Updated Wednesday, 12:28 p.m.
Sen. John McCain on Wednesday declined to support a revised Senate resolution authorizing limited strikes in Syria, complicating President Barack Obama’s campaign to get congressional approval for military action in the war-torn country.
McCain, the Arizona Republican and Obama’s 2008 White House rival, has long been a strong advocate for intervention in Syria’s civil war, and Obama doggedly courted McCain’s support for the measure authorizing military force, including during a meeting at the White House on Monday. But McCain said the limited actions that would be authorized by the new draft resolution now don’t go far enough in responding to Syrian leader Bashar Assad’s alleged use of chemical weapons last month.
“In its current form, I do not,” McCain said Wednesday when asked if he supports the measure, the Associated Press reports.
McCain, who had previously said it would be “catastrophic” for Congress to turn down Obama’s request, may still back the measure if Senate negotiators alter it. While Obama won the support of House GOP leaders on Tuesday, McCain’s opposition could make it harder to bring other Republican foreign policy hawks aboard. On the flip side, it may make it easier for Obama to win support from war-weary Democrats.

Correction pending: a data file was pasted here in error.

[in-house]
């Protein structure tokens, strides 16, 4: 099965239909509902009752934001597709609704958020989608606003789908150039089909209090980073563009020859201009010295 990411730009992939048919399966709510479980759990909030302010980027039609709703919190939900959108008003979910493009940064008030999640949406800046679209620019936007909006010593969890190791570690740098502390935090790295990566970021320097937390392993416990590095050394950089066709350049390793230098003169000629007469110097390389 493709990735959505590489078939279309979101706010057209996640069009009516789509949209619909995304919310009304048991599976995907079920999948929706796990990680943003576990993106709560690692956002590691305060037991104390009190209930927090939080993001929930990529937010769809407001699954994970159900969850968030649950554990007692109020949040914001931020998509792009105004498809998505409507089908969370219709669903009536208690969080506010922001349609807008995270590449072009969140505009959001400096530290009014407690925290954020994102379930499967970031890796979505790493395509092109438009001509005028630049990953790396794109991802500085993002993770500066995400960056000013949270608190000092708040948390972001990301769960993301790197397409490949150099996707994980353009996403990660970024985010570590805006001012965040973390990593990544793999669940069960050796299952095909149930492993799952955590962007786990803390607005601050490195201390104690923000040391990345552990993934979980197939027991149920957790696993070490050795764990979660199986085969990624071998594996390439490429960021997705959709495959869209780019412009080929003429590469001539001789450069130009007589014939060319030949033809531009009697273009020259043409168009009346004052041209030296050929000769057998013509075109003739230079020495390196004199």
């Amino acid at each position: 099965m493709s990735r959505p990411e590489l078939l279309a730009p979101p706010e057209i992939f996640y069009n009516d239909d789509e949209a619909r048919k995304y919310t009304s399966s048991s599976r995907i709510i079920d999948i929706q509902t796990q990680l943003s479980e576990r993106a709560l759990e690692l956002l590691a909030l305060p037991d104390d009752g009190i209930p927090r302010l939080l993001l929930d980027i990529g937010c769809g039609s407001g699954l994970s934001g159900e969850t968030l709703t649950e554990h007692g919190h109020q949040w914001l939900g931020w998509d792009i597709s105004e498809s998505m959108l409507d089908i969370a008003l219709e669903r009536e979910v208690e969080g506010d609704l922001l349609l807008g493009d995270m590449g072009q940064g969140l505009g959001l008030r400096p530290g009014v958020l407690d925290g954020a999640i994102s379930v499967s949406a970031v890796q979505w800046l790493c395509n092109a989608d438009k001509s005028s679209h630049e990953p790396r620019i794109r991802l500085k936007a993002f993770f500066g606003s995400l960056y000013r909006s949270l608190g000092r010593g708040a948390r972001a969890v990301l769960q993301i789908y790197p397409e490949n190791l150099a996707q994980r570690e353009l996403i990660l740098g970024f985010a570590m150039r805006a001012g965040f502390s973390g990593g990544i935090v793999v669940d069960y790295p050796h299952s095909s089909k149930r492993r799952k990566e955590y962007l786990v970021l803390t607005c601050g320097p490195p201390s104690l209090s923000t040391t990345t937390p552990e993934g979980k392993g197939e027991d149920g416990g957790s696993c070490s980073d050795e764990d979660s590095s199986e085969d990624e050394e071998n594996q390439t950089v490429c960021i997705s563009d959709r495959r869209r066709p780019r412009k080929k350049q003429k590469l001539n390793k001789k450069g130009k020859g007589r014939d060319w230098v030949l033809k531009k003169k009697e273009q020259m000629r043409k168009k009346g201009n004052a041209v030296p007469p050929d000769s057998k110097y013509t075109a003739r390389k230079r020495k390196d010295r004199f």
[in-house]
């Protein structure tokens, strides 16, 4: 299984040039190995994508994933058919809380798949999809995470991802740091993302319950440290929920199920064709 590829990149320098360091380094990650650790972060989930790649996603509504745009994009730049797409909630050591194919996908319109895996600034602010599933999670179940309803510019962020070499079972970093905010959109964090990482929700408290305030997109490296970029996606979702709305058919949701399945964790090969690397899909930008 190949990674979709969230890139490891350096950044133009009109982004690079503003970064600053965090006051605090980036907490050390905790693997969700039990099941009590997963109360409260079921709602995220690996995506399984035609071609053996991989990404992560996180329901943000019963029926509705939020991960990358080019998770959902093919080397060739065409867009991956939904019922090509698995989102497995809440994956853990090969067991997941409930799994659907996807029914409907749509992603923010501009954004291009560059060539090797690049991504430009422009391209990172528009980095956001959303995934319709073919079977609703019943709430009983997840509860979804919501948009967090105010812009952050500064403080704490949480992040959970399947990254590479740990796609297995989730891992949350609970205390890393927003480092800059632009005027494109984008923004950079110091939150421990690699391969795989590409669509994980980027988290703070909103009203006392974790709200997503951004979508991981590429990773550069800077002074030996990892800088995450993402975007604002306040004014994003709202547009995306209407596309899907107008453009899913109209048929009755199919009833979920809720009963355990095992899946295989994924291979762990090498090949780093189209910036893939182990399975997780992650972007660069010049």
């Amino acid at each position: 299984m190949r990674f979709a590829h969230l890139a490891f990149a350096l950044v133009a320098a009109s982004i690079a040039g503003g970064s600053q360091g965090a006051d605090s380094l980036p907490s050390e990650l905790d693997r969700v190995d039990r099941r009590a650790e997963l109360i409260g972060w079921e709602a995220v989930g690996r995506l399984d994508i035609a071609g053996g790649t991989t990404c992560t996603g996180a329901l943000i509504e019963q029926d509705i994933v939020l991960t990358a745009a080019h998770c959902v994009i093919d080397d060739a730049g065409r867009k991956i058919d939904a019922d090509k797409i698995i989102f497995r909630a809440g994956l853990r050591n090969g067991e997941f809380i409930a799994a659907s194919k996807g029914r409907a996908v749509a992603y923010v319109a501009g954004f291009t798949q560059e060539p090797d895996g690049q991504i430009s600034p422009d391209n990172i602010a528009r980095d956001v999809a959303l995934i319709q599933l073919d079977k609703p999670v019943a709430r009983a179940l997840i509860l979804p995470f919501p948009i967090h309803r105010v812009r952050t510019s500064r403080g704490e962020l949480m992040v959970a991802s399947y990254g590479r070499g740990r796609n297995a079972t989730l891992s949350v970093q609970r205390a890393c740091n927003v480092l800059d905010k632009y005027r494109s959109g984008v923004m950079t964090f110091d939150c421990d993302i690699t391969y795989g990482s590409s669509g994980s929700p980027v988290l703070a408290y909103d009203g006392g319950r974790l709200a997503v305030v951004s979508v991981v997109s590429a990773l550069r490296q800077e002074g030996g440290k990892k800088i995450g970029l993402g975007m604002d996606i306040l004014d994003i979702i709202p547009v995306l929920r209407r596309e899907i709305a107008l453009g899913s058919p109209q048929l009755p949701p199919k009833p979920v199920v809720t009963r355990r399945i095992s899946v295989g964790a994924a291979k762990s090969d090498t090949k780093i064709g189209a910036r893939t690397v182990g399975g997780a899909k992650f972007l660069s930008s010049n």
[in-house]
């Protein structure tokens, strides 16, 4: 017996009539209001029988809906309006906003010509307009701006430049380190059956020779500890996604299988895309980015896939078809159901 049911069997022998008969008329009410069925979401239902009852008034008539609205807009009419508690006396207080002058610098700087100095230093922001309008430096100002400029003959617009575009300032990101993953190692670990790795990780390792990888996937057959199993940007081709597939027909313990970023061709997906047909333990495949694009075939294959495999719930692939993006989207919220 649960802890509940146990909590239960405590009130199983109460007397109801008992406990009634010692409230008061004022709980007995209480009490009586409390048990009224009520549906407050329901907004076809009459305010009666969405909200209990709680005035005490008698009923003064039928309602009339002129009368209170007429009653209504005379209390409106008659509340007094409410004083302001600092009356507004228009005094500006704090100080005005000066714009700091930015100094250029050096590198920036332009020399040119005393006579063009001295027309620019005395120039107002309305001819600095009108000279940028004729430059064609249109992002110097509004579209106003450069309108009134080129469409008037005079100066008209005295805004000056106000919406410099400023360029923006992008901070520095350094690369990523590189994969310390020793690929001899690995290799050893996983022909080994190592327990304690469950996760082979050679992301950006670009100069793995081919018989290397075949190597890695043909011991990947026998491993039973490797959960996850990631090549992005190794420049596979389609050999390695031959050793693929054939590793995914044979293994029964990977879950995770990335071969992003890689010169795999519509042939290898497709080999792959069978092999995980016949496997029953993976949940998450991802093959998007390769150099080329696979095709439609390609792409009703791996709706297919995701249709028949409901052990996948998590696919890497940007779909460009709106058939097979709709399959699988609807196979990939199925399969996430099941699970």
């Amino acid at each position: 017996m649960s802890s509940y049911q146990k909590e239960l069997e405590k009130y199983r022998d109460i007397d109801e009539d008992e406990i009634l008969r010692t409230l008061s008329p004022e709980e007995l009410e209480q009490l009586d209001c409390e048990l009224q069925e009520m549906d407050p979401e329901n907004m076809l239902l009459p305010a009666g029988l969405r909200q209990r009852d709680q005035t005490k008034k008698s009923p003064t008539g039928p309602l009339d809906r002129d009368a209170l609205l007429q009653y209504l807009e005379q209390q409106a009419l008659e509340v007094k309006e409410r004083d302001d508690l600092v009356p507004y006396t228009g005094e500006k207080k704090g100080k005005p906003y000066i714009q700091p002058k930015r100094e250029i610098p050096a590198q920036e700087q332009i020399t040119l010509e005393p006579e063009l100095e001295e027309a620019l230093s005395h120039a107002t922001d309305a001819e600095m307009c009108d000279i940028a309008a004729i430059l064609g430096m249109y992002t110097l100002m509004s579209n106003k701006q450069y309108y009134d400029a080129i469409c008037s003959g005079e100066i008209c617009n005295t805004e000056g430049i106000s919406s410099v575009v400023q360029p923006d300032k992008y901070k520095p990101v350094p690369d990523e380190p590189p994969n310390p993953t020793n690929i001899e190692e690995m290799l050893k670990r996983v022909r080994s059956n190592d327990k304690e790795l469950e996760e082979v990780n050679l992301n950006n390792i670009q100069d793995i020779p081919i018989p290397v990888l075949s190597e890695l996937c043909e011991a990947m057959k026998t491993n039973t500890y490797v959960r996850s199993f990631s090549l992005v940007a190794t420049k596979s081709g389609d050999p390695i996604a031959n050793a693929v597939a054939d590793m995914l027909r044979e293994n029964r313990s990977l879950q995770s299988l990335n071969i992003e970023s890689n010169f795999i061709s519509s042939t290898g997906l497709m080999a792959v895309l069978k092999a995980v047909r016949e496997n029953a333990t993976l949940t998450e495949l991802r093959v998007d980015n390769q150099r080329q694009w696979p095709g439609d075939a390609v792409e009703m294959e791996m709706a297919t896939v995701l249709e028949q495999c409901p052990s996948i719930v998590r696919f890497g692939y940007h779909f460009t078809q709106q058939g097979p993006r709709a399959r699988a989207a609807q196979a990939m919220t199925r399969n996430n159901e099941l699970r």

The resolution, fleshed out Tuesday by Democratic Sen. Bob Menendez and Republican Sen. Bob Corker, who together head the Senate Foreign Relations Committee, puts a 90-day limit on action and forbids American boots on the ground. The resolution could be put to a vote as early as Monday when the House returns from summer recess.
“If the Congress were to reject a resolution like this, after the president of the United States has already committed to action, the consequences would be catastrophic, in that the credibility of this country with friends and adversaries alike would be shredded,” McCain said earlier this week.